By late August 2009, the company laid off an additional 300 workers, bringing the total number of layoffs to 3100. On August 31, 2009, the company indicated that it was slowing development of the Beechcraft Premier II, moving its first delivery date into late 2012 or early 2013 due to the poor market for business aircraft. In late September 2009 the company issued 60-day lay-off notices for another 240 employees. These cuts included 87 positions on the Horizon production line and the rest in the King Air line. This set of lay-offs brought the total lay-offs to 3,553 since October 2008, which was about 36 percent of the company workforce.
The company reported that it lost more than US$63M in the first quarter of 2010, even after it cut 2,700 jobs in 2009. In July 2010 the union representing workers at Hawker Beechcraft sent a letter to its members explaining that it was in negotiations at the company's request to deal with, as the company stated "serious challenges... a spectrum of possibilities for the company's future footprint...the likely impact on its workforce in all its locations." The union warned its members in the letter, "The picture we are getting is of a Hawker Beechcraft Wichita that will shrink almost immediately by 75 percent or more within two years, without a guarantee of even the last few jobs staying". The move would reduce the company's work force from 6000 to 1500 workers. CEO Bill Boisture confirmed the situation indicating that demand for the company's products had declined drastically and permanently and that the company may move significant amounts of work to Mississippi, Louisiana, or even outside the United States.
In September 2010 the company announced further cuts of 350 salaried positions to be completed by the end of October 2010. On October 16, 2010, union machinists at Hawker Beechcraft voted against a new seven-year contract that would have included a 10% pay cut and higher worker health insurance contributions aimed at keeping the company from moving its operations out of Kansas. Union leadership had recommended that its rank and file accept the company's offer rather than risk losing their jobs, but a majority of the union workers voted against the contract, citing their belief that the company will leave Kansas regardless of incentives and concessions. In December 2010 the company signed an agreement with the Kansas state government to retain facilities in Wichita until at least 2020 and a minimum of 4000 employees in exchange for a US$40M incentive package. Kansas Governor Mark Parkinson termed it, "not a huge bailout".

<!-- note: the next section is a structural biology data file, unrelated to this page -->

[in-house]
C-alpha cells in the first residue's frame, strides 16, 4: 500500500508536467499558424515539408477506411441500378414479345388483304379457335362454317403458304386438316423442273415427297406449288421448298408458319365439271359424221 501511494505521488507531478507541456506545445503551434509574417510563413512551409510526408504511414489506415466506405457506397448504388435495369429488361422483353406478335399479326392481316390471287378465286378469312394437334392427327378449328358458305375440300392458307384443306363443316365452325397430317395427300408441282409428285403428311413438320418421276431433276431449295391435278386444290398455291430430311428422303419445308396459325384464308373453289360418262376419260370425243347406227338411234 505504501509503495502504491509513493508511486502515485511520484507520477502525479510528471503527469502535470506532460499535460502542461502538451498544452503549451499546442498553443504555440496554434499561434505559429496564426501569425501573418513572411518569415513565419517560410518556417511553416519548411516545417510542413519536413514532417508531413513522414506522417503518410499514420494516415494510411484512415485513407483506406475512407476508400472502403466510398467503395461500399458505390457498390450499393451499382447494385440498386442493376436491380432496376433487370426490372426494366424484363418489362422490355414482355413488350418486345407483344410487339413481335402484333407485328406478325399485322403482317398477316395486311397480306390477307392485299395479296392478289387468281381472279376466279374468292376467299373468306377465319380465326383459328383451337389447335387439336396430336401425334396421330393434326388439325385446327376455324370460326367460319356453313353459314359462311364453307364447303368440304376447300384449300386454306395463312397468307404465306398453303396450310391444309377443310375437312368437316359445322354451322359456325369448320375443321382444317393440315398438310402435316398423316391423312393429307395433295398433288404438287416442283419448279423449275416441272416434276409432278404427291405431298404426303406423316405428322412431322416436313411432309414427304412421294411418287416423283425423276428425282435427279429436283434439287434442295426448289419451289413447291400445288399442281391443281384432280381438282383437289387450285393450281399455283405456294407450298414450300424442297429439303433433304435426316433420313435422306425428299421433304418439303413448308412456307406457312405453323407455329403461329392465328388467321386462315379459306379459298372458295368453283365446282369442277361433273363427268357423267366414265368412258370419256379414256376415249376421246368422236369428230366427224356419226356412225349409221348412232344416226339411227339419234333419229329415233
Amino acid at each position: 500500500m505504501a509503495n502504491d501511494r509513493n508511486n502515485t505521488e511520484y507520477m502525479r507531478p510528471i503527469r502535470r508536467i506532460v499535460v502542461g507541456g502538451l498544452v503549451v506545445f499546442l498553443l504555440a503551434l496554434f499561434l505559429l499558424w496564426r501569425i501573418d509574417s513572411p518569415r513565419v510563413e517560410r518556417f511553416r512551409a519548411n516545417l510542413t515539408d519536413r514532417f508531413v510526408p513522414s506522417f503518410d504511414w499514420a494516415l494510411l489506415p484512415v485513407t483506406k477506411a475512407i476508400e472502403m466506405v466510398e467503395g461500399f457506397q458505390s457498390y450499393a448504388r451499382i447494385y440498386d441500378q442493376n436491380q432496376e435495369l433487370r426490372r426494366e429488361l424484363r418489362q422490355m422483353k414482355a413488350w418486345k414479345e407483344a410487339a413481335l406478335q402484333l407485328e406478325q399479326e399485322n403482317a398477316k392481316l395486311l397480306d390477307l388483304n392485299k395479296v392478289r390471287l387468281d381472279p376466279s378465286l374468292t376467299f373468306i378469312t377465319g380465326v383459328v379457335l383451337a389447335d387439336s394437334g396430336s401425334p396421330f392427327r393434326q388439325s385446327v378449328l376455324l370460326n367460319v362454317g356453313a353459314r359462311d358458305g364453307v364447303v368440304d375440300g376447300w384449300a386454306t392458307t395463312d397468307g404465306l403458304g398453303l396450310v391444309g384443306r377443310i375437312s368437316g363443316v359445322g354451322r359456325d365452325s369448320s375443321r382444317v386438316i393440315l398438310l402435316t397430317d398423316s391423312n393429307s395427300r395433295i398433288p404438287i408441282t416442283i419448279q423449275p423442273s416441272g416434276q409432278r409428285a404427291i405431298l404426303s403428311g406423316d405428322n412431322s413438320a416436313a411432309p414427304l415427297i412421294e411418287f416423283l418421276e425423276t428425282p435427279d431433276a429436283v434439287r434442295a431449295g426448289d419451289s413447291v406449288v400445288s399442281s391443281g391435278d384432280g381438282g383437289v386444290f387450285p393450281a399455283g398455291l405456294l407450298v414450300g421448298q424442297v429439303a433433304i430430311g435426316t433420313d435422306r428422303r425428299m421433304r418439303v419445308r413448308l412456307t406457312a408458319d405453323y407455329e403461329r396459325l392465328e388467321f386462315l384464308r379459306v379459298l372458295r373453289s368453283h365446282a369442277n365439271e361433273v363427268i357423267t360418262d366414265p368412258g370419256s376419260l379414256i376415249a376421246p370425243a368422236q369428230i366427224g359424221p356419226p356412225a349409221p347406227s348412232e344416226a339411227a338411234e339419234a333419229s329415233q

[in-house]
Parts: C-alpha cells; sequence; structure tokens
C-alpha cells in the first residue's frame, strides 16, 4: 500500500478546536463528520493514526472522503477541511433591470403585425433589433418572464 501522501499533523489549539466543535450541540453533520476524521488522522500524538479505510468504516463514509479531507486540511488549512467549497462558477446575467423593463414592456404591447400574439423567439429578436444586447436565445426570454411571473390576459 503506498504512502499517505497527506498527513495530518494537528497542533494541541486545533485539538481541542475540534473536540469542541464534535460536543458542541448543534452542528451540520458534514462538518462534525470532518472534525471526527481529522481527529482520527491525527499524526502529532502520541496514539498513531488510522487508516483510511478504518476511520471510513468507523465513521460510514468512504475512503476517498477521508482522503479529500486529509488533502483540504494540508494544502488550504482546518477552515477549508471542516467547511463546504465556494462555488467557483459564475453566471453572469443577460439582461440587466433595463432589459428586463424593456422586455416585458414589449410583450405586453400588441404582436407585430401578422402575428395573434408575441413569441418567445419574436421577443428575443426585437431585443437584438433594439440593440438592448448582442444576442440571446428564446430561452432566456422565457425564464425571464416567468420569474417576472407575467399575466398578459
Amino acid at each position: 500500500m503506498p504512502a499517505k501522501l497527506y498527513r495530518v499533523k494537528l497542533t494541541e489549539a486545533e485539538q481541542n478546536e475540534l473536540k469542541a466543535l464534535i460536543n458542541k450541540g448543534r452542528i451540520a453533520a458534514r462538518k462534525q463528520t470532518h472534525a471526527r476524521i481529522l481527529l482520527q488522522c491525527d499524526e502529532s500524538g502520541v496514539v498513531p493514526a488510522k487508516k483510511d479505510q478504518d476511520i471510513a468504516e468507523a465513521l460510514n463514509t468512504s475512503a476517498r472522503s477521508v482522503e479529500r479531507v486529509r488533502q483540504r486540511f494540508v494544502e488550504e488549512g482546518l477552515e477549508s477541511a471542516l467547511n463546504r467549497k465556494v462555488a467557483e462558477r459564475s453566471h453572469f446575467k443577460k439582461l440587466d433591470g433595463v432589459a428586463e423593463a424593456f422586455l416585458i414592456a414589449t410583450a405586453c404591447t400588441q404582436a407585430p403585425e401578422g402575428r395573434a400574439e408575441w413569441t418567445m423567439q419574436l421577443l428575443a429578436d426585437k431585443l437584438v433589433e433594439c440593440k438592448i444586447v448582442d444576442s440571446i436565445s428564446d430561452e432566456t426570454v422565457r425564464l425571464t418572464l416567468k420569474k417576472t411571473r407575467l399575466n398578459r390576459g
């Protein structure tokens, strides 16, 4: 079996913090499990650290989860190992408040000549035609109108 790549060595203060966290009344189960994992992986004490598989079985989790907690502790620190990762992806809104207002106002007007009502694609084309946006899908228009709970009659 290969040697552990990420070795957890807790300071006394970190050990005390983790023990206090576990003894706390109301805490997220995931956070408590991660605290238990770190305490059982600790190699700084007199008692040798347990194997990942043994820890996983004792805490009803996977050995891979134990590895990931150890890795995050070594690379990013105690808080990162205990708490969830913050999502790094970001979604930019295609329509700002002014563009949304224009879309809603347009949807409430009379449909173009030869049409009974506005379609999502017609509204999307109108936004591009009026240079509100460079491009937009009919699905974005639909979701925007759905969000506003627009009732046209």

By September 2011 the company had US$2.14 billion of debt outstanding. In December 2011 the company announced that it was slowing down development of the Hawker 200 jet due to the uncertain state of the economy. CEO Bill Boisture indicated the program was not canceled, saying that the aircraft program is "well positioned to continue...when the time is right." The company also announced that it was looking for relief from payments on a US$182 million revolving line of credit, due to the general poor economic conditions and low sales of light jets. The company was close to defaulting, but Sam Goodyear, an analyst at CreditSights predicted that the lenders would rearrange the debt rather than force the company to liquidate, as their return in the prevailing market conditions would be poor.
In January 2012 the company's Beechcraft AT-6 lost out to Embraer's Tucano in a competition to supply 20 light attack jets to Afghanistan. This contract has since been cancelled due to mistakes in the paperwork and Hawker Beechcraft challenged the deal in court. The company underwent management changes in February 2012, with CEO Bill Boisture becoming chairman of the company's operating subsidiary Hawker Beechcraft Corp. The board of directors named company turn-around expert Steve Miller as the new CEO.
In March 2012 the general media began carrying stories that the company would have to soon enter bankruptcy, even though the new CEO Miller had indicated he would work hard to avoid that. In February 2012 Miller had said, "My assignment is to figure out how to get through these financial headwinds without even having to think about Chapter 11 filing. Chapter 11 doesn’t do anybody any good. It’s usually not necessary." Some financial analysts indicated that with so much debt and low share prices that the owners, Onex and Goldman's share in the company may well now be zero. Some analysts indicated that bankruptcy was inevitable. Scott Chan, an analyst with Canaccord Genuity in Toronto stated, "Unless things turn around, this company could go bankrupt soon. Time is running out." Another analyst added, "I think everybody is pretty sure it’s when, not if."